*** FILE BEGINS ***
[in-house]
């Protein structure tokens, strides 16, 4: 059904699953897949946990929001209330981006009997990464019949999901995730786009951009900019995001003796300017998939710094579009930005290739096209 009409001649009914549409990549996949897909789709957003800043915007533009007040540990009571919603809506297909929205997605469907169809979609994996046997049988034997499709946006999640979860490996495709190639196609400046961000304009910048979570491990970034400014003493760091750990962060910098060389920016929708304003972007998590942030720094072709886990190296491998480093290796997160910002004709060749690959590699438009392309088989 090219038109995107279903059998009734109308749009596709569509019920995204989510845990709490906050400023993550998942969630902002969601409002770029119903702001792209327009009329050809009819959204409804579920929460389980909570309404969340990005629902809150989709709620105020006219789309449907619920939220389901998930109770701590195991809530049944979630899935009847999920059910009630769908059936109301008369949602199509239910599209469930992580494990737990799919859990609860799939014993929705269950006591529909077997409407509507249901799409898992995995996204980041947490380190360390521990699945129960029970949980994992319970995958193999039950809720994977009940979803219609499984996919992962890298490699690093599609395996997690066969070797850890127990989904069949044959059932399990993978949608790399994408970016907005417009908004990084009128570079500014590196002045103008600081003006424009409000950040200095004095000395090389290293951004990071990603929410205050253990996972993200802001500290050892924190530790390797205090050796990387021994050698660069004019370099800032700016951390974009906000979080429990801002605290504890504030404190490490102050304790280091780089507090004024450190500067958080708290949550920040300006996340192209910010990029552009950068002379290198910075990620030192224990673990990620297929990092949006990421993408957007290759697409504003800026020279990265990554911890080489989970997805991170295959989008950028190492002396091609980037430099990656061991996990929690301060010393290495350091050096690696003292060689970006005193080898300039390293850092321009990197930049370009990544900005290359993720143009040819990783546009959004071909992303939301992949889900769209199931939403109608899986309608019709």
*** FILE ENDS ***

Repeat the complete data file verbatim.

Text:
[in-house]
């Protein structure tokens, strides 16, 4: 059904699953897949946990929001209330981006009997990464019949999901995730786009951009900019995001003796300017998939710094579009930005290739096209 009409001649009914549409990549996949897909789709957003800043915007533009007040540990009571919603809506297909929205997605469907169809979609994996046997049988034997499709946006999640979860490996495709190639196609400046961000304009910048979570491990970034400014003493760091750990962060910098060389920016929708304003972007998590942030720094072709886990190296491998480093290796997160910002004709060749690959590699438009392309088989 090219038109995107279903059998009734109308749009596709569509019920995204989510845990709490906050400023993550998942969630902002969601409002770029119903702001792209327009009329050809009819959204409804579920929460389980909570309404969340990005629902809150989709709620105020006219789309449907619920939220389901998930109770701590195991809530049944979630899935009847999920059910009630769908059936109301008369949602199509239910599209469930992580494990737990799919859990609860799939014993929705269950006591529909077997409407509507249901799409898992995995996204980041947490380190360390521990699945129960029970949980994992319970995958193999039950809720994977009940979803219609499984996919992962890298490699690093599609395996997690066969070797850890127990989904069949044959059932399990993978949608790399994408970016907005417009908004990084009128570079500014590196002045103008600081003006424009409000950040200095004095000395090389290293951004990071990603929410205050253990996972993200802001500290050892924190530790390797205090050796990387021994050698660069004019370099800032700016951390974009906000979080429990801002605290504890504030404190490490102050304790280091780089507090004024450190500067958080708290949550920040300006996340192209910010990029552009950068002379290198910075990620030192224990673990990620297929990092949006990421993408957007290759697409504003800026020279990265990554911890080489989970997805991170295959989008950028190492002396091609980037430099990656061991996990929690301060010393290495350091050096690696003292060689970006005193080898300039390293850092321009990197930049370009990544900005290359993720143009040819990783546009959004071909992303939301992949889900769209199931939403109608899986309608019709």